Hackett - addressing the media causes problems
Referees chief Keith Hackett is not against the idea of officials speaking to the media after matches - but admits there is only so much they can say.
Chelsea manager Jose Mourinho called for referees to start holding press conferences to explain decisions after his side's stormy encounter at Tottenham last weekend.
Mourinho was angered by a number of decisions made by Graham Poll, who showed six yellow cards - including two to John Terry - in the Blues' 2-1 Premiership loss at White Hart Lane.
Hackett, head of the Professional Game Match Officials Board, told BBC Radio Five Live: 'When it comes to this question of post-match interviews we don't discourage referees and we do say to them if there is a point or a need to clarify law we are happy to do that.
'How to do that is ideally to look at the video before you make comment.
'However, when we started to do that, managers expressed concern - and I think they were correct at the time - in that a referee would start to explain fully why he had dismissed a player.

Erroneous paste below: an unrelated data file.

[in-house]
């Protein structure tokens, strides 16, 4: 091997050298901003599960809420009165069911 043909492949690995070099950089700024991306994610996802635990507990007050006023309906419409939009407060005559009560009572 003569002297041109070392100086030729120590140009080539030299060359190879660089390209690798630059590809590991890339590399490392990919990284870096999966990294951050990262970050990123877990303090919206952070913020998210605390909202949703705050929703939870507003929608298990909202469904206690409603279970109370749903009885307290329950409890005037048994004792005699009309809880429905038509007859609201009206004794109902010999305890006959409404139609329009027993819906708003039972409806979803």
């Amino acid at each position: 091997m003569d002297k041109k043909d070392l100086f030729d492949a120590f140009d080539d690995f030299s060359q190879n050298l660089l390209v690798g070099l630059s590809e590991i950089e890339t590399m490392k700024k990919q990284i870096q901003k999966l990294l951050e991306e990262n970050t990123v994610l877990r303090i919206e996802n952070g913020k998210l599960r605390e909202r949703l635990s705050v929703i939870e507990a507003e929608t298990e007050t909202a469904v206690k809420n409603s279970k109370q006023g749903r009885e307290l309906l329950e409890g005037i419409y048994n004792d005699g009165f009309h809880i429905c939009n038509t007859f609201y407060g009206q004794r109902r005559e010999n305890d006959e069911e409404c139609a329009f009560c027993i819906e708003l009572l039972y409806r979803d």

'They then saw that as a second go by the match official, trying to influence the outcome of any suspension or disciplinary matter.
'It's in that area where even myself I have to take very great care - where a player has been either dismissed or is potentially going to be charged by the FA - that I don't go too public otherwise I might be seen to be influencing the outcome of the decision and influencing or taking out the fairness in the process.'
Poll was vilified for his handling of the Spurs-Chelsea clash and came under further fire after sending off Everton's James McFadden in the Carling Cup in midweek.
As one of the country's top officials, these incidents have brought the issue of refereeing under the microscope but Hackett is hopeful the atmosphere can soon return to normal.
He added: 'That has to be the hope. We're not going to give up the fact that we are a group of referees charged with officiating Premiership games, after all it's not the referees that are committing the offences, it's players.
'It's not the referee that's trying to argue with managers and players out on the field of play. We react to the game and how it unfolds in front of us.'